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In the wake of Tuesday's massive news that the PGA Tour, DP World Tour and LIV Golf had formed an alliance, senior writers Rex Hoggard and Ryan Lavner fired up the emergency pod.

In this Golf Channel Podcast with Rex & Lav, the senior writers weigh in on who will benefit, who this hurts, how players are reacting and whether or not Jay Monahan will survive as Tour commissioner.

Listen to the podcast above and check out the bullet points below:

  • (0:00) Introduction on a stunning day
  • (4:57) Who wins in this alliance?
  • (7:40) Who are the biggest losers?
  • (11:34) What about the PGA Tour pros who spurned LIV?
  • (16:20) Why now?
  • (18:30) Was this inevitable?
  • (21:30) What is the power structure, what about the schedule?
  • (26:20) Does Jay Monahan - and Greg Norman, for that matter - keep his job?
  • (31:02) How big of a day was this in PGA Tour history?

The path back to the PGA Tour has not yet been determined.

Tour commissioner Jay Monahan, speaking to reporters Tuesday after the shocking news that the circuit is joining forces with Saudi Arabia’s Public Investment Fund, reiterated that the two sides have reached only a “framework agreement” and that key details – including how players who left the Tour for LIV Golf could be welcomed back – are not yet certain.

In the release announcing the move, the Tour said that it will work with the Saudi-backed LIV Golf and the DP World Tour to establish a “fair and objective” process for those who wish to re-apply for tour membership. Players would have to wait until the end of the 2023 season and meet the terms of re-admission that are “consistent with each tour’s policies.”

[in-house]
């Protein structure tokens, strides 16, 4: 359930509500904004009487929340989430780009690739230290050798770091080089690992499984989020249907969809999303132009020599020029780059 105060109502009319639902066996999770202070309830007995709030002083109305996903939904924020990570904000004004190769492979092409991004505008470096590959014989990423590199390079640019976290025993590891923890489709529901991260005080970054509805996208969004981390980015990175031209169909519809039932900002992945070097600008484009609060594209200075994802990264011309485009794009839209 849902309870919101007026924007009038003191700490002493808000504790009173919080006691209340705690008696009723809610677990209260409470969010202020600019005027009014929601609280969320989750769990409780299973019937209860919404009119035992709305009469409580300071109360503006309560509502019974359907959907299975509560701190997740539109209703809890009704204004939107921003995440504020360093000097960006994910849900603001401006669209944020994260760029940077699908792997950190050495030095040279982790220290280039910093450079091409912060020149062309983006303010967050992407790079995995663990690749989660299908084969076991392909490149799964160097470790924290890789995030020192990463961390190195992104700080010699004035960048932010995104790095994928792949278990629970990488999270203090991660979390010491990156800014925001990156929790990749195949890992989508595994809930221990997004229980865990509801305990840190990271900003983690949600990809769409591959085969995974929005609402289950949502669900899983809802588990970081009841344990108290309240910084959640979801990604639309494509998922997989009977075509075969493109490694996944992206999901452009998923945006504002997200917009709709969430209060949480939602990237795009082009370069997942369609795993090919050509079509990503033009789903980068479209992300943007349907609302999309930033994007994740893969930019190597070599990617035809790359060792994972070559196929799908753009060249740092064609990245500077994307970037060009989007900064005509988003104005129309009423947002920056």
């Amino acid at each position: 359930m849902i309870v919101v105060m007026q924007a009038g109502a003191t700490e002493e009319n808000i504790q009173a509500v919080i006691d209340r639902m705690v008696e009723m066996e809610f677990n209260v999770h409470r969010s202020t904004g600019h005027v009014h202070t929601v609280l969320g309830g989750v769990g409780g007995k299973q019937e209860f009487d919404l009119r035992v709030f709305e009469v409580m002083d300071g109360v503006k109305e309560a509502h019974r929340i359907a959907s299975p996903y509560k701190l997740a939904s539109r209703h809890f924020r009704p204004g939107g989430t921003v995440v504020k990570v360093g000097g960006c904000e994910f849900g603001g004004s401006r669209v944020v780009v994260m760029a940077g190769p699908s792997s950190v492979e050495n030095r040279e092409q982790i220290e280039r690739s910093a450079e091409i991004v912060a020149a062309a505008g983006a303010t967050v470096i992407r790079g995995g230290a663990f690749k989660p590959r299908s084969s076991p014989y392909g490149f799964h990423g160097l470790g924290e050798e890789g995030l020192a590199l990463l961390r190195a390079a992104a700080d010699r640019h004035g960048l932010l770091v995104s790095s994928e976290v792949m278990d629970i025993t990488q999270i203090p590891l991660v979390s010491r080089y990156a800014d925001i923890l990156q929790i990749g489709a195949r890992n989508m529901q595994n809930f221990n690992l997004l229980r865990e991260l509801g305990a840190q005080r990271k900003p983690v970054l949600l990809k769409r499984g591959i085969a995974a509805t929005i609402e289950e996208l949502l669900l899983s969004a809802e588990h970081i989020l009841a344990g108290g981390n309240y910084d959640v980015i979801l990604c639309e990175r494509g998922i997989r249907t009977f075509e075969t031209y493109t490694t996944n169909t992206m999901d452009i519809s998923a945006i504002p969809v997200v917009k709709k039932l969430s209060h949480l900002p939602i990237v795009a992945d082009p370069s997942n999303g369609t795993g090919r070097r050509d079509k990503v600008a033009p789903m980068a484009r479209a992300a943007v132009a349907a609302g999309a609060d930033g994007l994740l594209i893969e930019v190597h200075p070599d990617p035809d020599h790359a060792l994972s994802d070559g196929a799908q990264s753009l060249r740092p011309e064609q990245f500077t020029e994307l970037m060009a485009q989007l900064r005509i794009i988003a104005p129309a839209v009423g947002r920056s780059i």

Monahan said that although reentry has been discussed, a solution between the two sides has not been reached.

“At this point, it’s reapplying for membership at some point after the end of 2023,” Monahan said, “and that’s something that I’ll address in the future, certainly, once we get through the definitive” part of the deal.

How the Tour handles the LIV players’ re-admission figures to be a thorny issue among the membership.

Phil Mickelson, Brooks Koepka and Dustin Johnson were among those who received signing bonuses with the rival league that were reportedly in the $100-$200 million range. It is unclear if they’d have to pay some sort of fine in order to return. Meanwhile, some of the Tour’s marquee players, such as Jon Rahm and Hideki Matsuyama, spurned the Saudis by turning down enormous sums of money. Monahan said that he was confident those Tour players made the “right decision,” but was not in a position Tuesday to explain why – in other words, their future earning potential.

However, when asked whether the Tour stars could be compensated in a way that is commensurate to what they could have earned by bolting for LIV, Monahan said: “What you’re talking about is an equalization over time, and I think that’s a fair and reasonable concept.”